From Invisible Cities

The city of Sophronia is made up of two half-cities. In one there is the great roller coaster with its steep humps, the carousel with its chain spokes, the Ferris wheel of spinning cages, the death-ride with crouching motorcyclists, the big top with the clump of trapezes hanging in the middle. The other half-city is of stone and marble and cement, with the bank, the factories, the palaces, the slaughterhouse, the school and all the rest. One of the half-cities is permanent, the other is temporary, and when the period of its sojourn is over, they uproot it, dismantle it, and it off, transplanting it to the vacant lots of another half-city.

And so every year the day comes when the workmen remove the marble pediments, lower the stone walls, the cement pylons, take down the Ministry, the monument, the docks, the petroleum refinery, the hospital, load them on trailers, to follow from stand to stand their annual itinerary. Here remains the half-Sophronia of the shooting-galleries and the carousels, the shout suspended from the cart of the headlong roller coaster, and it begins to count the months, the days it must wait before the caravan returns and a complete life can begin again.

Italo Calvino.

Game is coming along.

I’ve finished the basic rules (creating characters, travelling, generating terrain and so on).

Most of the game, however, will be the various encounters. I’ve done a few, but by no means enough to make a complete game. My aim is to have enough encounters done by the end of November to make a ‘working draft’ that I can show playtesters. At the moment it looks like I’m on target to do this.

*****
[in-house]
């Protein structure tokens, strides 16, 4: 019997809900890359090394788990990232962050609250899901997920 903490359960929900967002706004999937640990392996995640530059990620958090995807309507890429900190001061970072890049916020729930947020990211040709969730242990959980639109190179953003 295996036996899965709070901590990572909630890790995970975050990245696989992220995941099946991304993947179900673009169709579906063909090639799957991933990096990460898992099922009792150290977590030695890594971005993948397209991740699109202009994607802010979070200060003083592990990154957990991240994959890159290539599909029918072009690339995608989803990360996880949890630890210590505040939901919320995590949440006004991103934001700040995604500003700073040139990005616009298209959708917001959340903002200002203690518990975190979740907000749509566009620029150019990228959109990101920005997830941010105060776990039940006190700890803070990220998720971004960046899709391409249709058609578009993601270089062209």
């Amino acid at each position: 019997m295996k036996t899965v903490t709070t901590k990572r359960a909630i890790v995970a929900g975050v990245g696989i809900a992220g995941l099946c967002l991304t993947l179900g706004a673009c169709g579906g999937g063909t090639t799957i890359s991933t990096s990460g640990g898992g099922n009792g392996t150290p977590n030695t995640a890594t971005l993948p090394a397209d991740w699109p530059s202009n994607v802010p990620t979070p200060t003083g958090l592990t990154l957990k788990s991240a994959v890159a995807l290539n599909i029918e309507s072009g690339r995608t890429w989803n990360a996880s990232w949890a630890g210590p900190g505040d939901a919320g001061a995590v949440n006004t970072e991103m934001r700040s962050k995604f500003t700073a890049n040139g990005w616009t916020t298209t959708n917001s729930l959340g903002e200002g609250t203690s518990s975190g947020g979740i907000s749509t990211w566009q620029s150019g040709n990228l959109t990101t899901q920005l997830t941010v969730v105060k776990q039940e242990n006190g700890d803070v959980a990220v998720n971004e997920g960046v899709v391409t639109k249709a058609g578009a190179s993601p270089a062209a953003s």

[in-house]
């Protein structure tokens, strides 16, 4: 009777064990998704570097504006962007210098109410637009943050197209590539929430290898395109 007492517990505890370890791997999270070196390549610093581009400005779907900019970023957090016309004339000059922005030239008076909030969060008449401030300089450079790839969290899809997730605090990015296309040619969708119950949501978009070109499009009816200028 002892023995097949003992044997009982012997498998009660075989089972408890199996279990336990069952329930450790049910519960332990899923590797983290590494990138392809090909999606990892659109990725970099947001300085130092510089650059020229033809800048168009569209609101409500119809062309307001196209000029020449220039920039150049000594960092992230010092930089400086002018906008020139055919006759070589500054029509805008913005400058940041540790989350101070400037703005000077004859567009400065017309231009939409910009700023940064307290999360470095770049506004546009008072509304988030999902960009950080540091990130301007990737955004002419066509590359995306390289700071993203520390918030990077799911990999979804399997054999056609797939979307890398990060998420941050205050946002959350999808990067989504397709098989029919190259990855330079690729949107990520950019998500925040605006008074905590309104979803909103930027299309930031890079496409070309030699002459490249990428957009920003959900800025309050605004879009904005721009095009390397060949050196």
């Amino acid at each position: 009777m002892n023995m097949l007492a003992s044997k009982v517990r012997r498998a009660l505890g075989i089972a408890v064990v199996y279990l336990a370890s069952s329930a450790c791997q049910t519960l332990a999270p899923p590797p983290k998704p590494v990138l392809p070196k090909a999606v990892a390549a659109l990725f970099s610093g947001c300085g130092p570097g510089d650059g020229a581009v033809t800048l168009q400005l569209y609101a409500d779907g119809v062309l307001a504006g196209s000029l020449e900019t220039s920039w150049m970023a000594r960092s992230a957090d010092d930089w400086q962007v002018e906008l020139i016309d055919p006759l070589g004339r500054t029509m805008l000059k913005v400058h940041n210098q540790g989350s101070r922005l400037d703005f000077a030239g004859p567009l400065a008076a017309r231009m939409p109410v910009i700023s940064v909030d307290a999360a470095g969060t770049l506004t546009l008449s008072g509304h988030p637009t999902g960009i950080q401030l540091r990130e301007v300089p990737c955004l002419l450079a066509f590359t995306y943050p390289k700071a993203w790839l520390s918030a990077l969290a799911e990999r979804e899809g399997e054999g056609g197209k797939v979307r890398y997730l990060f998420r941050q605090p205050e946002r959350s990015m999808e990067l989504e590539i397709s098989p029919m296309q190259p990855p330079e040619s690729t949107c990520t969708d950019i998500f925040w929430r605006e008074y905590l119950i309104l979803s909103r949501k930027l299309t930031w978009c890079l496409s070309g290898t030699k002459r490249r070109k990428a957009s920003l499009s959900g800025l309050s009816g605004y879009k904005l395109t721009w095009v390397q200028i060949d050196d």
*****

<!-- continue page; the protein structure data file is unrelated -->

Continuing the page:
In November…

I’m going to try and do both NaNoWriMo and NaGaDeMon. I’m making a board game which uses choose-your-own-adventure style paragraphs. It’s a bit like a multi-player, cooperative version of Barbarian Prince. I should be using several ideas from this blog, Age of Fable and Under the Moons of Mars.

Anyway the goal is to write 2000 words a day, which I did on the first day (character creation, and some of the structure of a turn).

More on the Dung-Haters

As with most peoples outside Teleleli, an extended family of Dung-Haters will generally live in one building. The ‘nuclear family’ of a single couple and their children is an unknown concept to them. They have maintained this practice even in Teleleli, where plentiful empty buildings would make smaller households viable. Where they are forced to occupy smaller buildings, they will generally knock down walls if they are able, or if not live in several adjacent buildings.

When a couple marries, the man must leave his family and live with that of his wife. However, if the husband speaks to his wife’s mother, the couple must divorce and the man return to his people in shame. If her shadow crosses his body he will sicken and die.